-rwxr-xr-x 1 root root 42812 2008-04-04 02:42 /usr/sbin/dmidecode

    If it is not, set the ownership to root:root:

    chown root:root /usr/sbin/dmidecode
  6. Set the setuid bit for the dmidecode file:

    chmod 4755 /usr/sbin/dmidecode

    After doing this, any users or processes running the dmidecode file will have permissions of its owner, within the executed process. Since the owner is set to root, dmidecode will run with root privileges.

  7. Test that the dmidecode command runs as root under a non-root user account. For example, by running the following:

    dmidecode -u

    If dmidecode runs as root, this command will return SMBIOS data.

    IMPORTANT: The setuid bit is disabled on many Linux implementations due to security reasons. If dmidecode does not run as root with the setuid bit set, chances are that your Linux distribution has setuid disabled.

Using the sudo command

The sudo command offers another approach to giving users root access. When trusted users precede an administrative command with sudo, they are prompted for their own password. Once authenticated, the administrative command is executed as if by the root user, assuming the command is permitted.

However, sudo can be configured not to ask for the user's password.

In order to run the dmidecode command with root privileges using the sudo approach, a bit of tweaking is needed:

  1. Log in to your Linux machine and open a console dialog box.

  2. Get root privileges. For example:

    sudo su
  3. Find the location of your sudo and dmidecode files. Typically, they are both in the /usr/sbin folder:

    which sudo
    which dmidecode
  4. Add the user account that you intend to use as a dedicated audit account to the sudoers list on the client Linux machine. To do so, edit the /etc/sudoers file and add the following line:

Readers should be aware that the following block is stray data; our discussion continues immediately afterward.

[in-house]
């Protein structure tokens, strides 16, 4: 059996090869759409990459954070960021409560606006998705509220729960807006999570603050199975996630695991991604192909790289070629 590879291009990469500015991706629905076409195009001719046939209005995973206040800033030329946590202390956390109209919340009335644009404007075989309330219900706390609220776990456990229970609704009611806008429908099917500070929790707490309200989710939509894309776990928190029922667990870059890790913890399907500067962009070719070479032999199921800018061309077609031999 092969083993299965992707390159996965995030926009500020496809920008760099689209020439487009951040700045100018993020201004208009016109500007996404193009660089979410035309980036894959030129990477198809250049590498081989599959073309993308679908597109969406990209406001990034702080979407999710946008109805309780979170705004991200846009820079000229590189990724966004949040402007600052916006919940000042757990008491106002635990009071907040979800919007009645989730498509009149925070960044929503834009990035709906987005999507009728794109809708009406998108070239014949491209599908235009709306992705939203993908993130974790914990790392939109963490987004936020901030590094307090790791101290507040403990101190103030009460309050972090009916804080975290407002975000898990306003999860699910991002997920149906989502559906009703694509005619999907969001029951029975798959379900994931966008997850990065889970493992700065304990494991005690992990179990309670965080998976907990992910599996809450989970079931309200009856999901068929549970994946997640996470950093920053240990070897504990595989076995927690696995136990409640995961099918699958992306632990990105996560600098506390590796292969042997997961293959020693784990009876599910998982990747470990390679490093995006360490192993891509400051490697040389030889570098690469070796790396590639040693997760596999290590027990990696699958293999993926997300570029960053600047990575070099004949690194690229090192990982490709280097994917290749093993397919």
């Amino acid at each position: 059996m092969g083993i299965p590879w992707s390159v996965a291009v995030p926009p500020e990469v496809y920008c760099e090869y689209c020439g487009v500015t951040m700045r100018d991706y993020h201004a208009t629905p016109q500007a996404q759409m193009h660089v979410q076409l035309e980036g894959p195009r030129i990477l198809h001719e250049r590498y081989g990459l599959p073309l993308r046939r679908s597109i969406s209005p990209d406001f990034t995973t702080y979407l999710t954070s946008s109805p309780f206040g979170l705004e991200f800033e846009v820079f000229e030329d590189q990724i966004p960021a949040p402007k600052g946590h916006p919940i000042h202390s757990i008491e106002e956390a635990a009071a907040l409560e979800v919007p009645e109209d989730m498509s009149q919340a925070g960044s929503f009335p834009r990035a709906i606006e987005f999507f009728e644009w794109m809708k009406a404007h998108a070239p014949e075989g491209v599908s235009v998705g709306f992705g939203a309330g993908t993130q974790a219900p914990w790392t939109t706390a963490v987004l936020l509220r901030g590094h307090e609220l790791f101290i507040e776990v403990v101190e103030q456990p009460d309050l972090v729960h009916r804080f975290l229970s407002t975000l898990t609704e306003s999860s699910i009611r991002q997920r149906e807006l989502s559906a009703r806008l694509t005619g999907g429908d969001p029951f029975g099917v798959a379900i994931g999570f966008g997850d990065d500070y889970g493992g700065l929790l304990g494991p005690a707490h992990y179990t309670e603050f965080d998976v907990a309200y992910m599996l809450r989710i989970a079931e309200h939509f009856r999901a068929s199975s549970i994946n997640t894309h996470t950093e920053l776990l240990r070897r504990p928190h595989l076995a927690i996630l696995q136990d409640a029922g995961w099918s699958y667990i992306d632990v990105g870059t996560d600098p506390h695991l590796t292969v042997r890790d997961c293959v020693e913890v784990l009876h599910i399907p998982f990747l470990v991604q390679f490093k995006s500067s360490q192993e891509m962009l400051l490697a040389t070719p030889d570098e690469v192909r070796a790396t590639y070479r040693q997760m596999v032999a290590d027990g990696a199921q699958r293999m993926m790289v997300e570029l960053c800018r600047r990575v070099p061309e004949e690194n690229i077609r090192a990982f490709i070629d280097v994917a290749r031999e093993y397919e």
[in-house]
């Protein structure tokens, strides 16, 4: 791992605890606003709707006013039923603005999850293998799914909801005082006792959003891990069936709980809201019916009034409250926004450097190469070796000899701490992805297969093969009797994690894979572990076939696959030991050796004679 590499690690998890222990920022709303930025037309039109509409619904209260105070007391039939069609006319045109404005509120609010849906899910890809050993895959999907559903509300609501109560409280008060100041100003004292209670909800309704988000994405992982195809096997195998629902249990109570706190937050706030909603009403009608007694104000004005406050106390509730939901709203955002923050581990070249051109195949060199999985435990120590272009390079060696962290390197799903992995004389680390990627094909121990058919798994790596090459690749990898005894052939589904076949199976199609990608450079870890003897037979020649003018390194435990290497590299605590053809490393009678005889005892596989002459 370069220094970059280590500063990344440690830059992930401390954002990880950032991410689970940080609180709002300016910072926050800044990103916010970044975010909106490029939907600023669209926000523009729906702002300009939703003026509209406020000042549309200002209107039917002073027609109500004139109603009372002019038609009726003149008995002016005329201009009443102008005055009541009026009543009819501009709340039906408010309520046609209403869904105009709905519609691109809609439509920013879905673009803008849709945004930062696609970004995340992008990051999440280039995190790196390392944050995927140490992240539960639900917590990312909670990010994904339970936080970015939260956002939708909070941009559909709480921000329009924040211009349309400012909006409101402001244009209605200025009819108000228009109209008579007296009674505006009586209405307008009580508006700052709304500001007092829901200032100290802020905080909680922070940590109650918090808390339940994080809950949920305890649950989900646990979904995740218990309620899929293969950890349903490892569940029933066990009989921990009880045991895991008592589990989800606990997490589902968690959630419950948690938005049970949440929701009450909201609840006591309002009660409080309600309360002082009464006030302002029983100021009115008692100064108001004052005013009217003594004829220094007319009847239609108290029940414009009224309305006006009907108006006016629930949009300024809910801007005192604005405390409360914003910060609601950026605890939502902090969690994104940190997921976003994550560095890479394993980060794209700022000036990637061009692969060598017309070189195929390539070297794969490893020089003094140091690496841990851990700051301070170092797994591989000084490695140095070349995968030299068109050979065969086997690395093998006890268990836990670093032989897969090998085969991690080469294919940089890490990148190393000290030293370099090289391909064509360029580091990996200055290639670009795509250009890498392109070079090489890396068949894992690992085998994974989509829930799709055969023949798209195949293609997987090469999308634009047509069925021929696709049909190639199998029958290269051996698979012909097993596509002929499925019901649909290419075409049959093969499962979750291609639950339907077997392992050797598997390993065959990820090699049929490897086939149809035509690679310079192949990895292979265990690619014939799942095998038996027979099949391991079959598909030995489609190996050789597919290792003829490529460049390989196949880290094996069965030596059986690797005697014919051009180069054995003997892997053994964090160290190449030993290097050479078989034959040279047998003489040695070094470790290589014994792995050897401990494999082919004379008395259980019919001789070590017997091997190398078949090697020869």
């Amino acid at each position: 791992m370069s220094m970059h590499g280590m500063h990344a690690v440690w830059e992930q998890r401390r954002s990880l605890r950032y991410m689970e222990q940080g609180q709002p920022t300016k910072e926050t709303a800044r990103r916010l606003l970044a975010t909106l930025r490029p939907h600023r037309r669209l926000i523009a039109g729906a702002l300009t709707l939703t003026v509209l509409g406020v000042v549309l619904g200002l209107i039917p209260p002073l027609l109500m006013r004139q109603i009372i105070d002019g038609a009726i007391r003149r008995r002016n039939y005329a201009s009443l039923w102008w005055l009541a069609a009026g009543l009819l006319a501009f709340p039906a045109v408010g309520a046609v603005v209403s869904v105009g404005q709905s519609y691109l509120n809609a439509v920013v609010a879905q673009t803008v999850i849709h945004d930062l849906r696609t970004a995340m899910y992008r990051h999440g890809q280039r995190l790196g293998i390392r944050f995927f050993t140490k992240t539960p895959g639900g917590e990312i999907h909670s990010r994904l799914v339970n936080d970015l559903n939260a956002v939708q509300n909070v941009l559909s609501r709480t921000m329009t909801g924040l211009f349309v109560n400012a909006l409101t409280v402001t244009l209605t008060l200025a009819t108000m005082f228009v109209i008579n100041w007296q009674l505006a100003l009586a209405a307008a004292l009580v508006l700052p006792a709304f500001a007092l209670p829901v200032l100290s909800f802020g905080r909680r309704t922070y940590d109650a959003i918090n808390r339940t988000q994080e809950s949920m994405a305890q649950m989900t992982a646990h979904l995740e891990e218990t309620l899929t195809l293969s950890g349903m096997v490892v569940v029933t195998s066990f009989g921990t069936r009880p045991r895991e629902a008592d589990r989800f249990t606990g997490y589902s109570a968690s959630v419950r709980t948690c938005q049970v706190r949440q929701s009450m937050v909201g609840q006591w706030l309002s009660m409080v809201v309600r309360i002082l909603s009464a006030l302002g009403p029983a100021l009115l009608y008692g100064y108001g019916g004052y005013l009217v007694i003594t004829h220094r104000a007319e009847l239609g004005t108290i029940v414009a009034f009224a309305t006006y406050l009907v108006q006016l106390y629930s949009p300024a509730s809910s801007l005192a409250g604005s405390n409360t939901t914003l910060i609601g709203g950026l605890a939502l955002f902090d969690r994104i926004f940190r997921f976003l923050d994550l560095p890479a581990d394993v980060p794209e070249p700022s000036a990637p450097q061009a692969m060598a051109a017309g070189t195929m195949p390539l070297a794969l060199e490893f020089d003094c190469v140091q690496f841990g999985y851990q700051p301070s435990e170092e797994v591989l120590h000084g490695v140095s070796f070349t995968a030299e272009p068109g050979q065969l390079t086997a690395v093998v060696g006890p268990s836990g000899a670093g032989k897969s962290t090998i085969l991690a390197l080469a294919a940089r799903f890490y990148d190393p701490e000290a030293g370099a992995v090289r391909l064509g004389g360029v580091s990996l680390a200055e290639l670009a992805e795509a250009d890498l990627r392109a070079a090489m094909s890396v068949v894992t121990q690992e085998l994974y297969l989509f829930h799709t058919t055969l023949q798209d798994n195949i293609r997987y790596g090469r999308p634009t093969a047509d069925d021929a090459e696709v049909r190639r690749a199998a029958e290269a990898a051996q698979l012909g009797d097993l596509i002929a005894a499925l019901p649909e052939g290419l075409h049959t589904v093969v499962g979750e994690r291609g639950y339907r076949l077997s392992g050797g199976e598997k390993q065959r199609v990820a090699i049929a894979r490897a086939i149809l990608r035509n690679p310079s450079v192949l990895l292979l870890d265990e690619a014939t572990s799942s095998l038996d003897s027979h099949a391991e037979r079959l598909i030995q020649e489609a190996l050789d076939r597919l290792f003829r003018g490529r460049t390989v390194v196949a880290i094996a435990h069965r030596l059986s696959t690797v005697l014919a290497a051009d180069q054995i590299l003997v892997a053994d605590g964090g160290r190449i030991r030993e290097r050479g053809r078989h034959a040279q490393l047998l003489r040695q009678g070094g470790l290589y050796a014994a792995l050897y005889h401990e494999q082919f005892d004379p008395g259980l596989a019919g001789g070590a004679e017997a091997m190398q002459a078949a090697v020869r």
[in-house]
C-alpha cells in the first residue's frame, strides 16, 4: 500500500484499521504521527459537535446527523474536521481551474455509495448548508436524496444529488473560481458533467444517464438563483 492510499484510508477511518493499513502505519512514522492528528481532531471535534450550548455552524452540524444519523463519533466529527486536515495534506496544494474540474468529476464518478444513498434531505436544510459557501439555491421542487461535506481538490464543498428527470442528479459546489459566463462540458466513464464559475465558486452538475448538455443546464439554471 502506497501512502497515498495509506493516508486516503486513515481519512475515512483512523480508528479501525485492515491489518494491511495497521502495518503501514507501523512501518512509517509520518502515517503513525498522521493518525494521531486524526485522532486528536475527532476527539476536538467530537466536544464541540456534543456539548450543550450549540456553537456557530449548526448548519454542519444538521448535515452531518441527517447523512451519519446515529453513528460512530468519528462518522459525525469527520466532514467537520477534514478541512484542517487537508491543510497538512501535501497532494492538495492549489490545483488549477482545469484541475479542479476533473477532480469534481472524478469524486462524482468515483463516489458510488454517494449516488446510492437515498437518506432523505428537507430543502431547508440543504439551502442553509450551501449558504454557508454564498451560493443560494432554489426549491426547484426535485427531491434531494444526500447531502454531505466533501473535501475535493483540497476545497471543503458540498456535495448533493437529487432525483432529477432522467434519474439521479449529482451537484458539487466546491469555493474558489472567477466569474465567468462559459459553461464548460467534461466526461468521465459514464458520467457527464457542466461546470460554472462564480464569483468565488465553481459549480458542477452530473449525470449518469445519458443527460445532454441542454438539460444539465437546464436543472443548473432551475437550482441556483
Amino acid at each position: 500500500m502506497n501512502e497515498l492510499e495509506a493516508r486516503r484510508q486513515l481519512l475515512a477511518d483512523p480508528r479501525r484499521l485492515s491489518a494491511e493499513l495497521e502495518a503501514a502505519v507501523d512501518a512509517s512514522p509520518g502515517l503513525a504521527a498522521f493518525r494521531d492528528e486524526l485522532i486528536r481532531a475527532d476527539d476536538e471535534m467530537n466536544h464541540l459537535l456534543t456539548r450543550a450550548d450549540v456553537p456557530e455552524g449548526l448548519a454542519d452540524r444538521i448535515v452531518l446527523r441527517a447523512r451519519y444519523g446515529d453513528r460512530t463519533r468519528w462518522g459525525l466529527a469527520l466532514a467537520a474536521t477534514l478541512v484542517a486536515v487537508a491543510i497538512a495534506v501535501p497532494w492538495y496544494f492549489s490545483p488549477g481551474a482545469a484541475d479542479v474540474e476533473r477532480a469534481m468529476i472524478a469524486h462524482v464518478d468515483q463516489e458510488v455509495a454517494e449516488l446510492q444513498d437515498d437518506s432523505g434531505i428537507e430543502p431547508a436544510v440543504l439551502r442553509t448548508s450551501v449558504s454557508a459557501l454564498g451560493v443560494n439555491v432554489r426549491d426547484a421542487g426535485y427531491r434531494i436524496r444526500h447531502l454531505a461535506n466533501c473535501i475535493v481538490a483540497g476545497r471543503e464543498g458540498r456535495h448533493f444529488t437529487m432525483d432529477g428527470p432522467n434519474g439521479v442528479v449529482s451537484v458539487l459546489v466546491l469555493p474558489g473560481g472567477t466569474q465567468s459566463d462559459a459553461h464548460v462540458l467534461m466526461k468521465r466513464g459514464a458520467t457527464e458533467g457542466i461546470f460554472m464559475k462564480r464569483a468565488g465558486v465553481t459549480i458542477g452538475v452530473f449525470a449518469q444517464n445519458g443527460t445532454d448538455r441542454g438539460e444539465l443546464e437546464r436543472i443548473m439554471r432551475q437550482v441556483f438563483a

username ALL=(root)NOPASSWD:/usr/sbin/dmidecode2

    Where username is a user name of the dedicated audit account.

    This allows the dedicated audit account to run the /usr/sbin/dmidecode2 command as root using the sudo command on any host without being asked for the password.

  5. Rename the original dmidecode file to dmidecode2:

    mv /usr/sbin/dmidecode /usr/sbin/dmidecode2
  6. Run the following commands to create a new script file named od:

    echo '#!/bin/bash' > /usr/sbin/dmidecode
    echo '/usr/sbin/sudo /usr/sbin/dmidecode2 "$@"' >> /usr/sbin/dmidecode
    chown root:root /usr/sbin/dmidecode
    chmod 755 /usr/sbin/dmidecode
  7. Test that the dmidecode command is now replaced with the dmidecode script. For example, run the following command:

    dmidecode -u

    If the sudoers file is configured correctly, this command will output SMBIOS data.

    To test remote execution, run the following from the machine on which the Automation Server is installed:

    "C:\Program Files\Common Files\Alloy Shared\RemoteAudit\bin\plink.exe"
    -batch -t -l username -pw password "dmidecode -u"


    • "C:\Program Files\Common Files\Alloy Shared\RemoteAudit\bin\plink.exe" is the path to the plink.exe file,
    • username is the username of the dedicated audit account,
    • password is the password for the dedicated audit account,
    • is the IP address of the audited Linux machine.

    If this command returns SMBIOS data, you will be able to run Direct Network Scan of the computer remotely.

    IMPORTANT: If there are some issues with the dmidecode command in your environment, preventing the Direct Network Scan from locating or using this command, it will attempt to access the BIOS storage using the od command. Using od is not recommended due to its limitations with memory access, and can serve only as a last resort. The od command requires the same privileges as dmidecode.